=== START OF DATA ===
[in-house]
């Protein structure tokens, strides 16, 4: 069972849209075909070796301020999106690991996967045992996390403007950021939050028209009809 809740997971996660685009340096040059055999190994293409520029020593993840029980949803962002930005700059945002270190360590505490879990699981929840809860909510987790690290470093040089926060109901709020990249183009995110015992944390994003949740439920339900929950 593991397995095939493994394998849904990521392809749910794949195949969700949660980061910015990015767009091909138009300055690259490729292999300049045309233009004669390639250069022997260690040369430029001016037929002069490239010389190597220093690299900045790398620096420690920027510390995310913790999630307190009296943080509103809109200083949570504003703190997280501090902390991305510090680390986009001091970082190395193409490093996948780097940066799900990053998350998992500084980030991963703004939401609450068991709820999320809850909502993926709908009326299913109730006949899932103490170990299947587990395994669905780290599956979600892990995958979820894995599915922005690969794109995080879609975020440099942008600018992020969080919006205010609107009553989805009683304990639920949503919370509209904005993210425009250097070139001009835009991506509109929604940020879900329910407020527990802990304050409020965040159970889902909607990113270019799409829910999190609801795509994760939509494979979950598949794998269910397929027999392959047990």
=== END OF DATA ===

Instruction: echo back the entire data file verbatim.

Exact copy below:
[in-house]
């Protein structure tokens, strides 16, 4: 069972849209075909070796301020999106690991996967045992996390403007950021939050028209009809 809740997971996660685009340096040059055999190994293409520029020593993840029980949803962002930005700059945002270190360590505490879990699981929840809860909510987790690290470093040089926060109901709020990249183009995110015992944390994003949740439920339900929950 593991397995095939493994394998849904990521392809749910794949195949969700949660980061910015990015767009091909138009300055690259490729292999300049045309233009004669390639250069022997260690040369430029001016037929002069490239010389190597220093690299900045790398620096420690920027510390995310913790999630307190009296943080509103809109200083949570504003703190997280501090902390991305510090680390986009001091970082190395193409490093996948780097940066799900990053998350998992500084980030991963703004939401609450068991709820999320809850909502993926709908009326299913109730006949899932103490170990299947587990395994669905780290599956979600892990995958979820894995599915922005690969794109995080879609975020440099942008600018992020969080919006205010609107009553989805009683304990639920949503919370509209904005993210425009250097070139001009835009991506509109929604940020879900329910407020527990802990304050409020965040159970889902909607990113270019799409829910999190609801795509994760939509494979979950598949794998269910397929027999392959047990």